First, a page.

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It's Never Too Late to Playtest

We are only two weeks into the new campaign, and already I’m spotting things that could be enhanced or upgraded in the adventure.

Way back in 2016, I designed Shunned Valley of the Three Tombs for Pathfinder 1st edition. In 2018, Raging Swan Press released a 5e-compatible edition of the adventure.

Two weeks ago, I started a new 5e campaign with a (mostly) new group. As I have plans for Shunned Valley of the Three Tombs, which I touch on in this post about Incremental Design, I thought I’d rerun the adventure to see if I can find any improvements.

We are only two weeks into the new campaign, and already I’m spotting things that could be enhanced or upgraded. While I’m having a ton of fun with my new group, I’m also enjoying the process from a “professional” point of view. My design style has changed and evolved (hopefully for the better) since I first published Shunned Valley of the Three Tombs; I have another seven years of experience as a designer and publisher under my belt. I can make this adventure better! I will make this adventure better!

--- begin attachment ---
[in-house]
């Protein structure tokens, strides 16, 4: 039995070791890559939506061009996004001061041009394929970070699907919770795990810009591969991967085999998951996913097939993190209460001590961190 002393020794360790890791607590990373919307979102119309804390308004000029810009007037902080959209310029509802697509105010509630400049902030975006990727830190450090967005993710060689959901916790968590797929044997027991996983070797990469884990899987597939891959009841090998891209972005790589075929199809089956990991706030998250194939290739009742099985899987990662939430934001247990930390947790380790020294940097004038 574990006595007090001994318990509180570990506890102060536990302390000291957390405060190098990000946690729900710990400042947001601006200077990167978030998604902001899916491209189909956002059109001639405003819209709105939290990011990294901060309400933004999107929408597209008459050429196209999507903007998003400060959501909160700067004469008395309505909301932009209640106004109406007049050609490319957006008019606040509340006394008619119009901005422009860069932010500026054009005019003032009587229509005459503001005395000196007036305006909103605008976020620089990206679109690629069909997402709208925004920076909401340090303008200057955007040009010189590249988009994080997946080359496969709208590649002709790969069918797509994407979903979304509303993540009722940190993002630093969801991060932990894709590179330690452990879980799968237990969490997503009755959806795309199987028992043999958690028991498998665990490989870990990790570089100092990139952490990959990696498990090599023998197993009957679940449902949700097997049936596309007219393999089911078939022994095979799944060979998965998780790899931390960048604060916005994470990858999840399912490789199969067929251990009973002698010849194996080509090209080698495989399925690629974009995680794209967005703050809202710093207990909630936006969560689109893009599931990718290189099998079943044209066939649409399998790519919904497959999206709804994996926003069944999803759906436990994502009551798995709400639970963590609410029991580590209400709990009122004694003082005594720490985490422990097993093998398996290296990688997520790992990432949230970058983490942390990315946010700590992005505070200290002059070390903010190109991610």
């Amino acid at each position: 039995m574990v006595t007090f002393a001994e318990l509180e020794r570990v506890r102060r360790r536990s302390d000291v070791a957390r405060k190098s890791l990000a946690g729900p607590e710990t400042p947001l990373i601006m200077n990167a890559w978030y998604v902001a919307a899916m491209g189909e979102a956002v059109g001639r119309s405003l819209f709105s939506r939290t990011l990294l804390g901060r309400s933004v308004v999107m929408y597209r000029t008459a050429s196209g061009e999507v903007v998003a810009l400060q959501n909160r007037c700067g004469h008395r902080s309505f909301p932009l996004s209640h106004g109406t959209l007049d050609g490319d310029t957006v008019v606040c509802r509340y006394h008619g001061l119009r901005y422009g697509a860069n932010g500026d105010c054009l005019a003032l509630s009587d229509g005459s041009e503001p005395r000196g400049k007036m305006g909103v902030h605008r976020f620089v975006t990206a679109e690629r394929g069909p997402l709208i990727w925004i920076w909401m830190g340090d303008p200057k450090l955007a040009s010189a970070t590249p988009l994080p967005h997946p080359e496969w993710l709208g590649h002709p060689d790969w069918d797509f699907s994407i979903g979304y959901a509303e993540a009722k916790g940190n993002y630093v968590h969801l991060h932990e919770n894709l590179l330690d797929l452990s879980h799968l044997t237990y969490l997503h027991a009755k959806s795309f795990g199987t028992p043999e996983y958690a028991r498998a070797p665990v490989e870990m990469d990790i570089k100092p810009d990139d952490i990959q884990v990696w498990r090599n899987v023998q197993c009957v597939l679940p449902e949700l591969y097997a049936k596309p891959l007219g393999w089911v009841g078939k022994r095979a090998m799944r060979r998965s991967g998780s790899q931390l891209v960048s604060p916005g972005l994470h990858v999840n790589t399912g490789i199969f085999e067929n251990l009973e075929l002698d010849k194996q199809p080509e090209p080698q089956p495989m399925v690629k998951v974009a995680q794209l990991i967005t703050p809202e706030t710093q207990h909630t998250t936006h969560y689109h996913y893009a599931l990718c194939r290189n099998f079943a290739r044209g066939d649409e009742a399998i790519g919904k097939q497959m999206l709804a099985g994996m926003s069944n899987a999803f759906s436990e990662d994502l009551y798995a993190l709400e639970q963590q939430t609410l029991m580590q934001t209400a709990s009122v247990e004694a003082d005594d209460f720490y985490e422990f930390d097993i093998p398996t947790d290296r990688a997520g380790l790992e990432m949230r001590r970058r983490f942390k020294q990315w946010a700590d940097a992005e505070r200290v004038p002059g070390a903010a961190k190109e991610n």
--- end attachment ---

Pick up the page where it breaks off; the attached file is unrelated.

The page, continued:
And on this subject, in an email last week, Seth Godin wrote about art, design and the opportunities to improve. He said:

"The artist who paints a masterpiece, from scratch, without hesitation. The playwright who doesn’t need a workshop or a reading. The architect who designs a food hall that has a layout and vibe that works without one alteration…

Evolution is powerful. It gives us the chance to revise, edit and do what works while removing what doesn’t.

Once we realize that there is almost no chance we’ll get it right the first time, we can embrace the opportunity to sign up for better instead of perfect.

Get it wrong the first time.

Then make it better."

I’m already looking forward to next week so I can discover more facets of the adventure that need tweaking and modifying!

Related Post

In this post, I discuss Incremental Design, Shadowed Keep on the Borderlands and the Shunned Valley of the Three Tombs. If you are interested in publishing and design, it’s worth a read.